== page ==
Several eminent citizens yesterday said Prime Minister Sheikh Hasina should not have attended the Qawmi madrasa platform's rally for which public examinations were deferred.
Talking to this newspaper, a number of renowned academics and rights activists said the Awami League-led government is meeting the platform's demands one after another for “political gains” and as “part of election strategy”.
Hasina joined the rally titled “Shokrana Mahfil” as the chief guest, while Hefajat-e Islam supremo Shah Ahmed Shafi chaired it at the capital's Suhrawardy Udyan.
Al-Hiyatul Ulya Lil-Zami'atil Qawmiya Bangladesh, a combine of Qawmi education boards led by Shafi, organised the rally to hail the passage of a bill making the Dawra-e-Hadith degree equivalent to master's in Islamic studies and Arabic on October 19.
Earlier on Saturday, the education ministry deferred the tests of Junior School Certificate and Junior Dakhil Certificate to November 9, citing unavoidable circumstances.
Dhaka University Professor Emeritus Serajul Islam Choudhury termed the PM's joining the programme an “unexpected compromise”.
“I am shocked.
“The government is making compromises for them,” he said.
The Qawmi platform was successful in bringing harmful and objectionable changes to textbooks by mounting pressure on the government, he said.
“From now on, they will exhibit their power. They will put forward more demands in the future,” Serajul said.
Prof Syed Anwar Husain of the history department at Dhaka University said the rally should have been rescheduled, not the public exams.
“I am taking this negatively as public exams were deferred because of a political rally.”
The changes brought to textbooks in line with Hefajat's recommendations are a strong proof that the country has derailed from the spirit of the Liberation War.
He condemned and rejected the government decision to recognise Dawra-e-Hadith as a degree equivalent to master's.
“These events are politically motivated ... The government can have strategic ties with them but I believe they will not vote for the Awami League,” he added.
Bangladesh Mahila Parishad President Ayesha Khanam thinks the PM joined the rally taking the global situation into consideration.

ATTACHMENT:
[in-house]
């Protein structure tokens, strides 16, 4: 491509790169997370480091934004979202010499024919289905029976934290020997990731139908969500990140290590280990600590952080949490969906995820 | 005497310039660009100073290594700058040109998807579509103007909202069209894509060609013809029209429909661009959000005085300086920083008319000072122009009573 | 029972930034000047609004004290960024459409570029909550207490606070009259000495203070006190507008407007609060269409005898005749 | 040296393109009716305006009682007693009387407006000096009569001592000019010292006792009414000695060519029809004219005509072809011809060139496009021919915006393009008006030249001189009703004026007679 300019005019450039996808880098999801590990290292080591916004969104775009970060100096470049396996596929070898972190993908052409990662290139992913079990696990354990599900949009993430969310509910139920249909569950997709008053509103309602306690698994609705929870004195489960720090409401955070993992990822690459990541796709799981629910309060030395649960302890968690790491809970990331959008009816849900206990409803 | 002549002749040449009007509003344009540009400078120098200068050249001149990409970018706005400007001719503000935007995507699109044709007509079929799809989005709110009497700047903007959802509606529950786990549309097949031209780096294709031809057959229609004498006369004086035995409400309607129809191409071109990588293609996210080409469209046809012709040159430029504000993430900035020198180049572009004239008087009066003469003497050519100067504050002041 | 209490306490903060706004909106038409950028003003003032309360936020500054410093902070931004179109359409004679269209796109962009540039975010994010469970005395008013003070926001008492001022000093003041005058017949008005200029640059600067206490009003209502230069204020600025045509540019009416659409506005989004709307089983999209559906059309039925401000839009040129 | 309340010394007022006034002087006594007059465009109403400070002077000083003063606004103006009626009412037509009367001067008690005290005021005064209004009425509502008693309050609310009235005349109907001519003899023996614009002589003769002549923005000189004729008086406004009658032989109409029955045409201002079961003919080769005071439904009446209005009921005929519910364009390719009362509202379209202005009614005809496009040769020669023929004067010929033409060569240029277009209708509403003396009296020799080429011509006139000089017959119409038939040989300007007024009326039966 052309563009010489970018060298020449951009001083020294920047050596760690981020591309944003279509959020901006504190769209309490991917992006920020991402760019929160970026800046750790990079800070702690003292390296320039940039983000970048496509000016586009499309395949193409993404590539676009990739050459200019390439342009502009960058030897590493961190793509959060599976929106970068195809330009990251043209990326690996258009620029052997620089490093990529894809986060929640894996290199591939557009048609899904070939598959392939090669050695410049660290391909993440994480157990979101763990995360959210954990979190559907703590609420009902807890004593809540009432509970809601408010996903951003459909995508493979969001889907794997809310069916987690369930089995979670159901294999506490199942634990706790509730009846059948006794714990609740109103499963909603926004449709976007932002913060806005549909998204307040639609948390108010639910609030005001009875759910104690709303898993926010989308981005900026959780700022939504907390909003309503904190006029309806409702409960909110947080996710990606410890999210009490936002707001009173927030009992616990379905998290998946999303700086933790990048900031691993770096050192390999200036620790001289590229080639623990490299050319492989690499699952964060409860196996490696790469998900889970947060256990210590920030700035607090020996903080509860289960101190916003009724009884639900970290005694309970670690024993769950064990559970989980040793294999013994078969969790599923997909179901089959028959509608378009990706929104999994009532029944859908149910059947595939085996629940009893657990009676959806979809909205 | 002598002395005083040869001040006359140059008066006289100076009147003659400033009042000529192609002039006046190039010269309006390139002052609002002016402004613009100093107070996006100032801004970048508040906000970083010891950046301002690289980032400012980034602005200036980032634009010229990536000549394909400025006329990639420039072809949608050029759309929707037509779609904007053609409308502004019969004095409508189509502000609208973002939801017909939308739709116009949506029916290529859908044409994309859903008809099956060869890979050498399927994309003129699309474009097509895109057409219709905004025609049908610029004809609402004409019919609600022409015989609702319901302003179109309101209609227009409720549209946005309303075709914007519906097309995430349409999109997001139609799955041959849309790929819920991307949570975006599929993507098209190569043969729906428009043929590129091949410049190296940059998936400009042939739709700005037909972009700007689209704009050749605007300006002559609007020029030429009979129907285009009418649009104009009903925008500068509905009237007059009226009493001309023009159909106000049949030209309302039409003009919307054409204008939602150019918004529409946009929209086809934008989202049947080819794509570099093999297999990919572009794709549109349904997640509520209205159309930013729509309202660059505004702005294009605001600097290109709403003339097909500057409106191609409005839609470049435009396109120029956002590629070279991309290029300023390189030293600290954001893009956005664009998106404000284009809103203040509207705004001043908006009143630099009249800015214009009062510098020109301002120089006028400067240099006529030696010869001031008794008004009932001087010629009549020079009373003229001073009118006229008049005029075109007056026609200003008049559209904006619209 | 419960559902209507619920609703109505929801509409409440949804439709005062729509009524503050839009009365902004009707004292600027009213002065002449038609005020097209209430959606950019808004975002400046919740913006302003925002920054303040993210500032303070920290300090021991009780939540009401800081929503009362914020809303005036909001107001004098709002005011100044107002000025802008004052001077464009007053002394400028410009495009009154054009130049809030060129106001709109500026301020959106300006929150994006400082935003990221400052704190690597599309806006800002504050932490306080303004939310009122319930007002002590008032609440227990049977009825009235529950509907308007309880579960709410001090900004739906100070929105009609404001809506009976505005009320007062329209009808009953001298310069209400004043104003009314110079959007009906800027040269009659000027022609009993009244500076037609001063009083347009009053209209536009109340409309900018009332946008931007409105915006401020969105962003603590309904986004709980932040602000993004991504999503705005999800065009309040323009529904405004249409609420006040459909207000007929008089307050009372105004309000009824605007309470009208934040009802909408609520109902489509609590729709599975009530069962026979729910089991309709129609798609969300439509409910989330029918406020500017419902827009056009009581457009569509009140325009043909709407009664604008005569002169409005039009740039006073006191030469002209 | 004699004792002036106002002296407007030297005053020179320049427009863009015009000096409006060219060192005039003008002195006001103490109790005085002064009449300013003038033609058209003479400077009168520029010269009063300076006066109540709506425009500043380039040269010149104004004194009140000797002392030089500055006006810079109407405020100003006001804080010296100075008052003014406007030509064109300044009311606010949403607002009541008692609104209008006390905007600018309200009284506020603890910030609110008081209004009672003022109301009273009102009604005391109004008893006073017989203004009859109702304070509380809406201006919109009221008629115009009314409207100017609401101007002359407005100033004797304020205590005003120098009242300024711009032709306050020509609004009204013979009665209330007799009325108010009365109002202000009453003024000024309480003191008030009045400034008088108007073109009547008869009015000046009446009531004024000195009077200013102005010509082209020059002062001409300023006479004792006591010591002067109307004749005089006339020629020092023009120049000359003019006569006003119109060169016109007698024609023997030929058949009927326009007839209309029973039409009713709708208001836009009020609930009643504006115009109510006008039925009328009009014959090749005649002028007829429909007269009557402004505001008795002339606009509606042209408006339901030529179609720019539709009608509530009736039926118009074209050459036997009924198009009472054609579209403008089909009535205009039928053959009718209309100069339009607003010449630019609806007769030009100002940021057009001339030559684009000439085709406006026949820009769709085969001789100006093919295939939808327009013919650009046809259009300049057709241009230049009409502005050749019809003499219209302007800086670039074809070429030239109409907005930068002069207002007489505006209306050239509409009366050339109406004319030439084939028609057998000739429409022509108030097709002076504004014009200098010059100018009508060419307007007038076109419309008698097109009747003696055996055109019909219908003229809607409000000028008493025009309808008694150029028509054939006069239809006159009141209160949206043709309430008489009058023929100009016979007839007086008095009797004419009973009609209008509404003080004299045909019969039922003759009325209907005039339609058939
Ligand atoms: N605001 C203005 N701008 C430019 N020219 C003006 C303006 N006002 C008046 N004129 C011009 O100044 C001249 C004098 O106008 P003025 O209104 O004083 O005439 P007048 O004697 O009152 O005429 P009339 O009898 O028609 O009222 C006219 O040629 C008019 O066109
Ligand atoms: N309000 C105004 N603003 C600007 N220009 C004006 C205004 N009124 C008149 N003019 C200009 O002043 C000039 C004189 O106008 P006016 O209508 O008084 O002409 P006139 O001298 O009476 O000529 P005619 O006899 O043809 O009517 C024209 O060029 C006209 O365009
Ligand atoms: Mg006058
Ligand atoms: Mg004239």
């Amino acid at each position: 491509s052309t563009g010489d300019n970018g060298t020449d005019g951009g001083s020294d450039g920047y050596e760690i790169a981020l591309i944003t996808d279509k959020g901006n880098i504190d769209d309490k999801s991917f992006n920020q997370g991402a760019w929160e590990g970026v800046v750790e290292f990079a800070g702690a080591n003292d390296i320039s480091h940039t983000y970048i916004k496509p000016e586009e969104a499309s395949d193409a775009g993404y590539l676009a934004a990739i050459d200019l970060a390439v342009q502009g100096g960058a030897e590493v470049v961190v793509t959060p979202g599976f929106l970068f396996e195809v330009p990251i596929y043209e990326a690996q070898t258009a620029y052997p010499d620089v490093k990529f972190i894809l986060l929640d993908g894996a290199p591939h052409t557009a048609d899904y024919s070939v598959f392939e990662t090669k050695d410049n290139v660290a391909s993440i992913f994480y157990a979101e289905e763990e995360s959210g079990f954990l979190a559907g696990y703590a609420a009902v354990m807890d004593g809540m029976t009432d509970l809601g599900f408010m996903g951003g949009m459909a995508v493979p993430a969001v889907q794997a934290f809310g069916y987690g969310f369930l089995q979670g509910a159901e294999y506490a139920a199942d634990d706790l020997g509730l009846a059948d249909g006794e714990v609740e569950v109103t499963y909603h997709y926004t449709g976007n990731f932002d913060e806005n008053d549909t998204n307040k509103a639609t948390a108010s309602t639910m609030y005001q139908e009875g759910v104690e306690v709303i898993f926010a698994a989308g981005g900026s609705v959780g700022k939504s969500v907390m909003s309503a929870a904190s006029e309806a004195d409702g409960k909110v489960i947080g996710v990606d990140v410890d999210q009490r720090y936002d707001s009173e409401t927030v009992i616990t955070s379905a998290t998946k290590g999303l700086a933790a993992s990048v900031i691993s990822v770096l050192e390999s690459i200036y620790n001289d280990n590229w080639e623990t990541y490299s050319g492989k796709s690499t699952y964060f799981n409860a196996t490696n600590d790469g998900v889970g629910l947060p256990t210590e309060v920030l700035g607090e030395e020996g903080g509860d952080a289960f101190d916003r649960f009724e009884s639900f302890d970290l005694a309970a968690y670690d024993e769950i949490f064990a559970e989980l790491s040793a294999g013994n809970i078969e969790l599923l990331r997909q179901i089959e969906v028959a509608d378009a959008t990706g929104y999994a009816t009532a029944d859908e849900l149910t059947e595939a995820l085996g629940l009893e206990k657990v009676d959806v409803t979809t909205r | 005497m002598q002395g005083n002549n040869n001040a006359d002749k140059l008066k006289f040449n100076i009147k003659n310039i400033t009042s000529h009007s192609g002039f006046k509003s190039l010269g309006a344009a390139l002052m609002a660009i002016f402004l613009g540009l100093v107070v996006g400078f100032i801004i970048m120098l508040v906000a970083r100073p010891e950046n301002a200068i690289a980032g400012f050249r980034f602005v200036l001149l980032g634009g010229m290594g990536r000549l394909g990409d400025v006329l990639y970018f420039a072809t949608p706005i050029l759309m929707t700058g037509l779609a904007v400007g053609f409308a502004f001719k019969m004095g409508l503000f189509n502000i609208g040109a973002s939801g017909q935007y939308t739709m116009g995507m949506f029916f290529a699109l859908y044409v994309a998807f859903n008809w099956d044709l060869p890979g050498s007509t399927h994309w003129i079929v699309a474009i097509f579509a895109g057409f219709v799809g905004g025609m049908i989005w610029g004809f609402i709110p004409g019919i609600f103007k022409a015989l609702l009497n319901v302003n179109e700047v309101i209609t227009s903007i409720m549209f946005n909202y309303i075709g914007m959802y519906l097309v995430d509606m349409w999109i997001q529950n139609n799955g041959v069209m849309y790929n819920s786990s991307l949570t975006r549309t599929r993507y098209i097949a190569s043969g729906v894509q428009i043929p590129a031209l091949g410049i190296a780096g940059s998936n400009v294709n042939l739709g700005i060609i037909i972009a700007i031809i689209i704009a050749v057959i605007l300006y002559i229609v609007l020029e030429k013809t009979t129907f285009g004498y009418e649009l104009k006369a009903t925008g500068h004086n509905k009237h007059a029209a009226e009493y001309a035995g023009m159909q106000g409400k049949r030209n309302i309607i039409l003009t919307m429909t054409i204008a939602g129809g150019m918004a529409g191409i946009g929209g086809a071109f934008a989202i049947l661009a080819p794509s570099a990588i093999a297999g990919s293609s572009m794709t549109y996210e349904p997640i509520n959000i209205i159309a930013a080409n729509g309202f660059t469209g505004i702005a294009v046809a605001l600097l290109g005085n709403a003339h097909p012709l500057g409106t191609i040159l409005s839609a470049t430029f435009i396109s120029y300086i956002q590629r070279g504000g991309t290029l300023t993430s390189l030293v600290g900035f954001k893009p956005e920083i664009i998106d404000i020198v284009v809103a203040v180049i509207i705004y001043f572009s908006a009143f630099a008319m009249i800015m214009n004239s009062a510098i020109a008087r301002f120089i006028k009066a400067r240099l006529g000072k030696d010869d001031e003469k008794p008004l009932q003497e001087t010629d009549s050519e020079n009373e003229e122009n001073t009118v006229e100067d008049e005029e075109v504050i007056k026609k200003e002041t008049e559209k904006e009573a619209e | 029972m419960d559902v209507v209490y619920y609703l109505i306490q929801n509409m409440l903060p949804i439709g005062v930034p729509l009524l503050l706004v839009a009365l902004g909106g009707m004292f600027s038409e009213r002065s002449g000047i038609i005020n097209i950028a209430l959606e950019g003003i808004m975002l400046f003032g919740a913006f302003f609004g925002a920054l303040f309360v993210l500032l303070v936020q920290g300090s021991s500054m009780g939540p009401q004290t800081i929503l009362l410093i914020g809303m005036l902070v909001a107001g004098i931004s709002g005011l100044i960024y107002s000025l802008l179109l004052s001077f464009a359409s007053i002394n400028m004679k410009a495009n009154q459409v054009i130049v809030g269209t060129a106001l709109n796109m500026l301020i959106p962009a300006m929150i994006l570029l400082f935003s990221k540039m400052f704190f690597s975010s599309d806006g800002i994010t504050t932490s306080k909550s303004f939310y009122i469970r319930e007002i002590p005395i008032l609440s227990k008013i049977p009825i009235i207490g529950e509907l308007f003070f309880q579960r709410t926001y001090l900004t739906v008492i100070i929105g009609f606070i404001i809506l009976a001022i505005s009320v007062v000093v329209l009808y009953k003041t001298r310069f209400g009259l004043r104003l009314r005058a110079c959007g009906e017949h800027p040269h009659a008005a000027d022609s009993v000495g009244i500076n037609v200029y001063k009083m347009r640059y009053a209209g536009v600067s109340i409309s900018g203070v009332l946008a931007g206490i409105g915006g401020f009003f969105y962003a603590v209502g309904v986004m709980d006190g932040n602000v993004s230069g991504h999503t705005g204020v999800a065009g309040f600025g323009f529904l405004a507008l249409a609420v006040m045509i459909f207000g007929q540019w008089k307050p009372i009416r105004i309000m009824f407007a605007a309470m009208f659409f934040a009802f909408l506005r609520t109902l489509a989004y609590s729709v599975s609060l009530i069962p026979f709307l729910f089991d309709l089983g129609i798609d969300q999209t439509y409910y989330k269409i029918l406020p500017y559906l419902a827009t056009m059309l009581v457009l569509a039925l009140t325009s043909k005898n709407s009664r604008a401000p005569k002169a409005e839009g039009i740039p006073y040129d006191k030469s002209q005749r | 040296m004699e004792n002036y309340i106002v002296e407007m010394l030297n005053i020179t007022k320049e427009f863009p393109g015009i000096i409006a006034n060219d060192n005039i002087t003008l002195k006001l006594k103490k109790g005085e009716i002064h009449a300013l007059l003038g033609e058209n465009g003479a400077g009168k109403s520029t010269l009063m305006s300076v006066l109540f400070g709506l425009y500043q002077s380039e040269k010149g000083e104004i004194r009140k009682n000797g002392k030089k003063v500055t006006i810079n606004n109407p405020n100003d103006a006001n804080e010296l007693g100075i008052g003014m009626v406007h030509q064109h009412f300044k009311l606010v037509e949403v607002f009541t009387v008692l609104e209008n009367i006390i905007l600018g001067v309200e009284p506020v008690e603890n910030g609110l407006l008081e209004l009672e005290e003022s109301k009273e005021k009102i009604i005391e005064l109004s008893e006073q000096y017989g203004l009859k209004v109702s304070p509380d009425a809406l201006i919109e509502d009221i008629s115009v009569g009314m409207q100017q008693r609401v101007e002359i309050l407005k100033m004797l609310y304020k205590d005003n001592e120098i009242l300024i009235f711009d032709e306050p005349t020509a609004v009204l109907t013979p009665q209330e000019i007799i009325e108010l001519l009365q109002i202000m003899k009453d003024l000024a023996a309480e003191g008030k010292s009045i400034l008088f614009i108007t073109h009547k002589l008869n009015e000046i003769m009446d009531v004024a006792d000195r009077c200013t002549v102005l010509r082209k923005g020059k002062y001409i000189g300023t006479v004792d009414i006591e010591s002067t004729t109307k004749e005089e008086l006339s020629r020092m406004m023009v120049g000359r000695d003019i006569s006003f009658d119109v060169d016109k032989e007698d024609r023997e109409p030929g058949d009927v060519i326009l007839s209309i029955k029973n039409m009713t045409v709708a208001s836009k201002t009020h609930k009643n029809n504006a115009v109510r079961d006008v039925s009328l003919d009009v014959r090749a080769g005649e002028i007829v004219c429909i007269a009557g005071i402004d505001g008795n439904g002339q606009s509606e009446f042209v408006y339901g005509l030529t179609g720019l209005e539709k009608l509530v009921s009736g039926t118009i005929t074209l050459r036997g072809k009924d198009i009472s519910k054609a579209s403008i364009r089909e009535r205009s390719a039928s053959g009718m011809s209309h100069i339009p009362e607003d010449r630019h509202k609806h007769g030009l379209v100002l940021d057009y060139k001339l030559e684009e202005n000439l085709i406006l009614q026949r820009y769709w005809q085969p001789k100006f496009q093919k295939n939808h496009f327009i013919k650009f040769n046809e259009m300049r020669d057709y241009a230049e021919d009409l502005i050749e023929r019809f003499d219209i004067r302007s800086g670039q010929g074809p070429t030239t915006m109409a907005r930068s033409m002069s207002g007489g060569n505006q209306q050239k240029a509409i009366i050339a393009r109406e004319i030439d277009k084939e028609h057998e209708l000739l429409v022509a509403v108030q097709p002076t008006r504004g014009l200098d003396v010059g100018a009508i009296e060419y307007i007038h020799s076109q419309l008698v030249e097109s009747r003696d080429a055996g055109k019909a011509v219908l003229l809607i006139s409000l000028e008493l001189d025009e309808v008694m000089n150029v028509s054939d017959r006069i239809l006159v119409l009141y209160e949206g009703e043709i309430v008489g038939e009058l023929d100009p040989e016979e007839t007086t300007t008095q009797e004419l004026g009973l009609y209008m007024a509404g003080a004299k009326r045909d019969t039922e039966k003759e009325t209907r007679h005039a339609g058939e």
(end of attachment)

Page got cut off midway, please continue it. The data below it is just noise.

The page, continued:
“But this is a big political achievement for the Qawmi platform.”
Many countries across the globe are leaning towards the political beliefs of the far right, who uses religion in politics and denounces women empowerment, Ayesha mentioned.
This could be part of the PM's election strategy, she added.
“But has he [Shafi] changed his seriously objectionable stance on women,” she questioned.
Rasheda K Choudhury, executive director of Campaign for Popular Education, said everyone has the right to hold a meeting or a rally but there should be an environment in which students can sit for exams peacefully and complete their courses.
Both the government and the Qawmi platform are trying to reap benefits from each other but this poses a threat to the non-communal spirit enshrined in the constitution, she said.
Nijera Kori Coordinator Khushi Kabir said the PM should not have agreed to go there to accept gratitude from the Hefajat men, considering what they did in 2013.
It is really unfortunate that nobody was punished for the 2013 mayhem. Besides, the Hefajat tarnished the country's image by placing a 13-point demand at that time, she pointed out.
“We do not know why or under what circumstances their proposal for recognising the degree was accepted.” The Qawmi madrasas are not even registered with government agencies, she mentioned.
“Hasina's joining the rally was like giving a seal of approval to the religious group's demand for implementing Sharia law and its 13-point charter.”
The government is meeting the Qawmi group's demands one after another on political consideration but it has not met the students' logical demand for ensuring road safety, she added.